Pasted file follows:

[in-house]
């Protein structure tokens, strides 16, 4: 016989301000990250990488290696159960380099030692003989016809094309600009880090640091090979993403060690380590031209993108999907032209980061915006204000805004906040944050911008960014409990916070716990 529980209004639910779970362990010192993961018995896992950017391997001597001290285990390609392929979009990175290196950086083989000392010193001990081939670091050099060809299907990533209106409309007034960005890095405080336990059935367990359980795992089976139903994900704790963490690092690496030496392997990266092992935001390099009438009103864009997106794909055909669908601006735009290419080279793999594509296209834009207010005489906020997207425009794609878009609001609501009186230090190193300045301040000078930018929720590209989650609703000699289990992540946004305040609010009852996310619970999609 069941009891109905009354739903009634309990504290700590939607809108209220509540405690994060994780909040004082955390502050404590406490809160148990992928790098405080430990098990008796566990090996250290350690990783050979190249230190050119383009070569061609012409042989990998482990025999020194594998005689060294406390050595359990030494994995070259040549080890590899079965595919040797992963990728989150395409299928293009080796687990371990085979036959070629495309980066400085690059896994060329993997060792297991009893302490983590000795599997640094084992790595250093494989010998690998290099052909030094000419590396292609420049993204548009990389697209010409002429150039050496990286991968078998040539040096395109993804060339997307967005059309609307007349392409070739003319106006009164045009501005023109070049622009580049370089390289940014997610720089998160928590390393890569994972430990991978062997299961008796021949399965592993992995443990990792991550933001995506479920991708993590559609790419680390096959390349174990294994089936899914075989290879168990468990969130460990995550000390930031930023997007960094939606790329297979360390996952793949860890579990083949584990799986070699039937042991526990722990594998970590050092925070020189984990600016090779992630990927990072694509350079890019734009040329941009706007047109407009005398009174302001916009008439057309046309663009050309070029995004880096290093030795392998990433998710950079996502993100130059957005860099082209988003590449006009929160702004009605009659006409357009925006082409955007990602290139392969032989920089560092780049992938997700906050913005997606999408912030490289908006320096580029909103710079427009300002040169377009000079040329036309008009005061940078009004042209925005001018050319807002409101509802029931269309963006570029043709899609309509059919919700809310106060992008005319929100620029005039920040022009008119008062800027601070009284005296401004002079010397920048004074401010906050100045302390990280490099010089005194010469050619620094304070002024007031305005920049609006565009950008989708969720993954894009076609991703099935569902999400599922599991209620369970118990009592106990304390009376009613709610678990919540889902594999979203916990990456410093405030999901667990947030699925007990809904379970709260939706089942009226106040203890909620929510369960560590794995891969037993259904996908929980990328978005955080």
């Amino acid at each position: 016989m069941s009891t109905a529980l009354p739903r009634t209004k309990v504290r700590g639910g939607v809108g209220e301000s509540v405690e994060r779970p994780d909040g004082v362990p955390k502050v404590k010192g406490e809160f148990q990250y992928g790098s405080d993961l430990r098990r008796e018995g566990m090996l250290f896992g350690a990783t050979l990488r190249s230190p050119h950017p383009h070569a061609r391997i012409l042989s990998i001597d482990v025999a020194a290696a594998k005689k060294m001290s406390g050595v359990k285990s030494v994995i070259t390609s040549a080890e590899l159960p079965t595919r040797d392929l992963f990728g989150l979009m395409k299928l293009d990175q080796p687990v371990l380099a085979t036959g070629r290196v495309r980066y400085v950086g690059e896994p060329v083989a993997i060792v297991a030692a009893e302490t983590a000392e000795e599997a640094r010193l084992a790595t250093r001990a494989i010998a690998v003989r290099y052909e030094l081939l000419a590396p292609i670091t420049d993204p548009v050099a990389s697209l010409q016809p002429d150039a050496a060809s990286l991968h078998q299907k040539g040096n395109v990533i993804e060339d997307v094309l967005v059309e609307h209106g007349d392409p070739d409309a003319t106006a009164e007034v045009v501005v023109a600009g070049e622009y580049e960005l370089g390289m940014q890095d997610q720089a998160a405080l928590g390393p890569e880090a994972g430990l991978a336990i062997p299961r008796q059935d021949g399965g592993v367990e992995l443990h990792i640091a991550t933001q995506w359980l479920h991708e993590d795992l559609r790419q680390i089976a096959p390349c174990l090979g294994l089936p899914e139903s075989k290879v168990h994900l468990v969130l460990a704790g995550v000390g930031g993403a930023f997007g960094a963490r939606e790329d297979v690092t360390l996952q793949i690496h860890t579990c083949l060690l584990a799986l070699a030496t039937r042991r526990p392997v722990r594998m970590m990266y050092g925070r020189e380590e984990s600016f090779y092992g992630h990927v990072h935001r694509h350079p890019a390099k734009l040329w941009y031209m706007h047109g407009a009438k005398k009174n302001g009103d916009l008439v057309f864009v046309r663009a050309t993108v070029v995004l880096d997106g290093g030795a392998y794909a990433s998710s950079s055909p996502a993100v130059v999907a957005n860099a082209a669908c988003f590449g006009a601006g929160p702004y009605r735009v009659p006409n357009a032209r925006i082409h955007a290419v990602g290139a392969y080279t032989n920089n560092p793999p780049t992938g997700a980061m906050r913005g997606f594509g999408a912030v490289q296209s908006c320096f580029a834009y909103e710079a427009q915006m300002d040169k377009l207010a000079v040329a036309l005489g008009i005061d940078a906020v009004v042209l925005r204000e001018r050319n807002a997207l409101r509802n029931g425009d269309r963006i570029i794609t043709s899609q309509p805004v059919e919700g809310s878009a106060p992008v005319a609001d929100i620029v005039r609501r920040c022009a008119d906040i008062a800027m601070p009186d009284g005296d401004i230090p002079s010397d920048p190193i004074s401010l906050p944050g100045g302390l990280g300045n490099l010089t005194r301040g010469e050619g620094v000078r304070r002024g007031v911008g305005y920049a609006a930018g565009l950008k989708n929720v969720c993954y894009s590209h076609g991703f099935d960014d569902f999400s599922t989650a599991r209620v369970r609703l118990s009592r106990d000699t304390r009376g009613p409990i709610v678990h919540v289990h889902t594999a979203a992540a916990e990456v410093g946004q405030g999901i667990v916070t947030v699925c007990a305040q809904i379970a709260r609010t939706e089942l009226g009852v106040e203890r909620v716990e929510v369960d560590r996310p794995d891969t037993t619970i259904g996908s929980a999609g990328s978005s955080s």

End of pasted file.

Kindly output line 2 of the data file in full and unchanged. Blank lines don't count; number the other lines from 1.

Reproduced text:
């Protein structure tokens, strides 16, 4: 016989301000990250990488290696159960380099030692003989016809094309600009880090640091090979993403060690380590031209993108999907032209980061915006204000805004906040944050911008960014409990916070716990 529980209004639910779970362990010192993961018995896992950017391997001597001290285990390609392929979009990175290196950086083989000392010193001990081939670091050099060809299907990533209106409309007034960005890095405080336990059935367990359980795992089976139903994900704790963490690092690496030496392997990266092992935001390099009438009103864009997106794909055909669908601006735009290419080279793999594509296209834009207010005489906020997207425009794609878009609001609501009186230090190193300045301040000078930018929720590209989650609703000699289990992540946004305040609010009852996310619970999609 069941009891109905009354739903009634309990504290700590939607809108209220509540405690994060994780909040004082955390502050404590406490809160148990992928790098405080430990098990008796566990090996250290350690990783050979190249230190050119383009070569061609012409042989990998482990025999020194594998005689060294406390050595359990030494994995070259040549080890590899079965595919040797992963990728989150395409299928293009080796687990371990085979036959070629495309980066400085690059896994060329993997060792297991009893302490983590000795599997640094084992790595250093494989010998690998290099052909030094000419590396292609420049993204548009990389697209010409002429150039050496990286991968078998040539040096395109993804060339997307967005059309609307007349392409070739003319106006009164045009501005023109070049622009580049370089390289940014997610720089998160928590390393890569994972430990991978062997299961008796021949399965592993992995443990990792991550933001995506479920991708993590559609790419680390096959390349174990294994089936899914075989290879168990468990969130460990995550000390930031930023997007960094939606790329297979360390996952793949860890579990083949584990799986070699039937042991526990722990594998970590050092925070020189984990600016090779992630990927990072694509350079890019734009040329941009706007047109407009005398009174302001916009008439057309046309663009050309070029995004880096290093030795392998990433998710950079996502993100130059957005860099082209988003590449006009929160702004009605009659006409357009925006082409955007990602290139392969032989920089560092780049992938997700906050913005997606999408912030490289908006320096580029909103710079427009300002040169377009000079040329036309008009005061940078009004042209925005001018050319807002409101509802029931269309963006570029043709899609309509059919919700809310106060992008005319929100620029005039920040022009008119008062800027601070009284005296401004002079010397920048004074401010906050100045302390990280490099010089005194010469050619620094304070002024007031305005920049609006565009950008989708969720993954894009076609991703099935569902999400599922599991209620369970118990009592106990304390009376009613709610678990919540889902594999979203916990990456410093405030999901667990947030699925007990809904379970709260939706089942009226106040203890909620929510369960560590794995891969037993259904996908929980990328978005955080």